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A Roguish Romp

Richard Arnold reviews Rogues Together: A Chronicle of Olde England, an online book by Edward M. Turner

Rogues Together: A Chronicle of Olde England, by Edward M. TurnerRogues Together: A Chronicle of Olde England is a historical novel, set in “the High Middle Ages”—specifically the year 1056. The flood tide of Saxon domination of England is shortly to turn and ebb with the Norman invasion. The author claims he bases his people and events “loosely” on history, and in some places it is indeed very “loose,” while in others quite close to facts. Perhaps the greatest service a historical novelist can render for his readers is to set before them the feast, as it were, of the full panoply of life at a specific time and place—its tastes, its smells, its sounds, its language—and make it briefly seem to be alive again. On this point Turner succeeds; the story is full of details like the flies buzzing around filthy bandages (27), and the way the grand cathedral at York becomes palpable. One is reminded of the epics (Sarum, London, The Forest) of Edward Rutherfurd, possibly the greatest living practitioner of the genre of historical novel.

The plot is concerned mainly with the adventures (past and present) of the four “rogues” who come together from similar disreputable backgrounds, gaining strength and a measure of happiness from each other’s company. There’s Herbert, a.k.a. John Ox, a huge man who has killed an evil earl and is running for his life. Then Geoffrey of London, a young gadabout whose taste runs to older women, and who has various angry husbands and boyfriends on his trail. Arthur, a shadowy assassin-figure who has some experience with Robin Hood and his merry outlaws in Sherwood Forest, joins the group. Their leader is Lloyd, a cunning drifter who was orphaned early, a man who’s had a tough life, yet has a rather indefinable quality that might be called leadership:

He’d connived his way since childhood, through the cities and towns of England….men to him were chess pieces…. He read people like a farmer reads the weather. (18)

The setting, as mentioned earlier, is around the time of the Norman Conquest—historically 1066, but in the novel it’s ten years earlier. The Battle of Hastings is imagined and set forth quite plausibly in this novel, as are the chief actors in that drama: Edward the Confessor, Harold of Wessex, William the Bastard (a.k.a. the Conqueror), the dukes of Lionel, Gaunt, et al. In fact, the book is concerned with a double plot: not only the picaresque doings of its four main “rogues,” but the larger events which culminated in one of the watershed moments in English history, the last time the island has been “conquered” by a foreign invader. Turner manages to orchestrate both threads of his action in a believable and aesthetically satisfactory way.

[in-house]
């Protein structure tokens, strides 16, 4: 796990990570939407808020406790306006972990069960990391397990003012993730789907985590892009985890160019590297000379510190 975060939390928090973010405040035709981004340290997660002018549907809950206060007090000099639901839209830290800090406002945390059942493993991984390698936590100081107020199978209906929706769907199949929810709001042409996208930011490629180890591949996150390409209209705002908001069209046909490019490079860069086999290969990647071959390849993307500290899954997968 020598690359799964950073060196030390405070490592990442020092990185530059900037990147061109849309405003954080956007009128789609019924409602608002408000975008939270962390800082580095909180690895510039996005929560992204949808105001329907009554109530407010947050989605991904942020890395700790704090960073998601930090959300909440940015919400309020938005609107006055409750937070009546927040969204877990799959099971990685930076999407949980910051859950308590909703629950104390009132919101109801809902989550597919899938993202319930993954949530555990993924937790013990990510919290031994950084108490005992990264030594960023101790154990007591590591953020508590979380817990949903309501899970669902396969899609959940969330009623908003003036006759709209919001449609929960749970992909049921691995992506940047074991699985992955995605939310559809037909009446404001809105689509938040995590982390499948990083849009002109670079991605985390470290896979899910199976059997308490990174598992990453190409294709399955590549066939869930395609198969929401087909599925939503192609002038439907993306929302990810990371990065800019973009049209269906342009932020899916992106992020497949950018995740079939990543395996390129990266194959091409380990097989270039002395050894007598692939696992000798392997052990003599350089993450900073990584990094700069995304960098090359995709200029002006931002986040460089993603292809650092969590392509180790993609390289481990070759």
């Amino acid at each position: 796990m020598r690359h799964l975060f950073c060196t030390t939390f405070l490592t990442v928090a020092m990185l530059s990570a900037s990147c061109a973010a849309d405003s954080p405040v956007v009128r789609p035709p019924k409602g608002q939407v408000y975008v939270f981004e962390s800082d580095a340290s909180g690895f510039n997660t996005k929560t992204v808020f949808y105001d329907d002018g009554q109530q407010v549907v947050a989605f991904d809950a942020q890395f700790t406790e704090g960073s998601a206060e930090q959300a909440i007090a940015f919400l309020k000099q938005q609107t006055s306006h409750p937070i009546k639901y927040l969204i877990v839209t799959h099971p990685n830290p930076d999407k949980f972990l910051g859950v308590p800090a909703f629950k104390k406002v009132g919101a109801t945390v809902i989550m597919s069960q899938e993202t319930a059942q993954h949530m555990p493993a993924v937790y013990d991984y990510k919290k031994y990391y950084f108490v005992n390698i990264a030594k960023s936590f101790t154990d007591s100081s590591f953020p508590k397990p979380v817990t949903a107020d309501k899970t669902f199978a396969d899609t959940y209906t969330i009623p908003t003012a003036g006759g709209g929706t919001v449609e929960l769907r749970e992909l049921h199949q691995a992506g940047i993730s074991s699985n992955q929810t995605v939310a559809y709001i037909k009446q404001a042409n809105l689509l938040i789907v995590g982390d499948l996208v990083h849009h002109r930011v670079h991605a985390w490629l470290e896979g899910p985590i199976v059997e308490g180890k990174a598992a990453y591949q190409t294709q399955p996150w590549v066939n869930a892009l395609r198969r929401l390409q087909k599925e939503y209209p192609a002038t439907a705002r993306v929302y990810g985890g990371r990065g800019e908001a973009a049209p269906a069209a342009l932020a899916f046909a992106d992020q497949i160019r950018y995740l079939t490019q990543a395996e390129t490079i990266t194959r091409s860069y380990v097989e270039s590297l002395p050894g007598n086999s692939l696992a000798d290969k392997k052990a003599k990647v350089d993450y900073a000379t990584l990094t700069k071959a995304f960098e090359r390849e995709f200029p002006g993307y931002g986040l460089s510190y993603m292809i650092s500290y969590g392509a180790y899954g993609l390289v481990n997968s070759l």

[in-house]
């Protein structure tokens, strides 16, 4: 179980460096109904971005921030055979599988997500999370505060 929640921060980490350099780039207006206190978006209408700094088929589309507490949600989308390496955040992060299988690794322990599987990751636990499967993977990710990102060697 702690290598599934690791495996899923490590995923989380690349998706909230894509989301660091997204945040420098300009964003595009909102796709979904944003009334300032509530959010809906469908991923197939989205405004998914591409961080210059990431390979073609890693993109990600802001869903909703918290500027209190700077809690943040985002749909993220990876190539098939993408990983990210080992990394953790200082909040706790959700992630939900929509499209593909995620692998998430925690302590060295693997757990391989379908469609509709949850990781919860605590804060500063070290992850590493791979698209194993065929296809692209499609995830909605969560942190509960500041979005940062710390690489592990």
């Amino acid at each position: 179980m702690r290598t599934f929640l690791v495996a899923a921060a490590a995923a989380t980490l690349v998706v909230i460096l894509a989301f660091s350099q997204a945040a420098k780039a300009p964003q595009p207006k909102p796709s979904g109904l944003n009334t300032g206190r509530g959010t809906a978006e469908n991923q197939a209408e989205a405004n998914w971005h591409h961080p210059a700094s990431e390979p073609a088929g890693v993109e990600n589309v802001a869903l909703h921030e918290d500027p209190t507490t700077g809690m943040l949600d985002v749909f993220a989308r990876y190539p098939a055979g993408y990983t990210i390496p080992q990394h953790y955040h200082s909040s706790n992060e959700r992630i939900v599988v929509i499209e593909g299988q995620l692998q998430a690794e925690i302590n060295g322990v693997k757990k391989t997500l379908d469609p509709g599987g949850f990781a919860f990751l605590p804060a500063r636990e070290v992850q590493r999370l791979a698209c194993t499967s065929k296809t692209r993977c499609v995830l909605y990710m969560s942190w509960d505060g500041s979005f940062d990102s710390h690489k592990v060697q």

The text would benefit from closer proofreading. On page 8, we read of “creosol dripping…”—surely this must be creosote? There are diction problems: “principle reasons” (8), “the young man laying by the fire” (9), “I have this affect on women” (11), and “a nervous tick worked in Lionel’s jaw” (57). Once in awhile there is an illogical statement, such as “A happy toothless smile sought to beguile, though his bloodshot eye failed to show any mirth” (18). And finally, several other literary and cinematic productions over the years have picked up on the dramatic potential of having a character named “Geoffrey” who ends up being the famous Chaucer. Turner does this at the end of Rogues, and I think it is a mistake, not only because it isn’t original, but because there is no preparation, no logical reason or connection with the events of the plot. “Geoffrey” just becomes Chaucer, and the book ends. Plus, it’s a full three centuries before the historical Chaucer lived.

Yet I like this book, and find it a very enjoyable romp through a fascinating time in English history. So very few “facts” have come down to us through the centuries—Bede, The Anglo-Saxon Chronicle, a handful of poems—that we are forced to look to our imagination to fill in the gaps. Edward Turner has done a great job of not only imagining what those olden times might have been like, but writing them into a lively narrative that delights and teaches.


Richard Arnold is originally from Alabama. In 1985 he relocated to Vancouver Island, on Canada's west coast, where he helps raise his family, writes, and explores the wilderness. He has published poetry, reviews, and scholarly work in many North American venues, and is the author of two collections of poetry. He teaches English and Environmental Literature at Malaspina University College in Nanaimo, British Columbia.
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Rogues Together: A Chronicle of Olde England

by Edward M. Turner

   2002 Eppie Award    Winner


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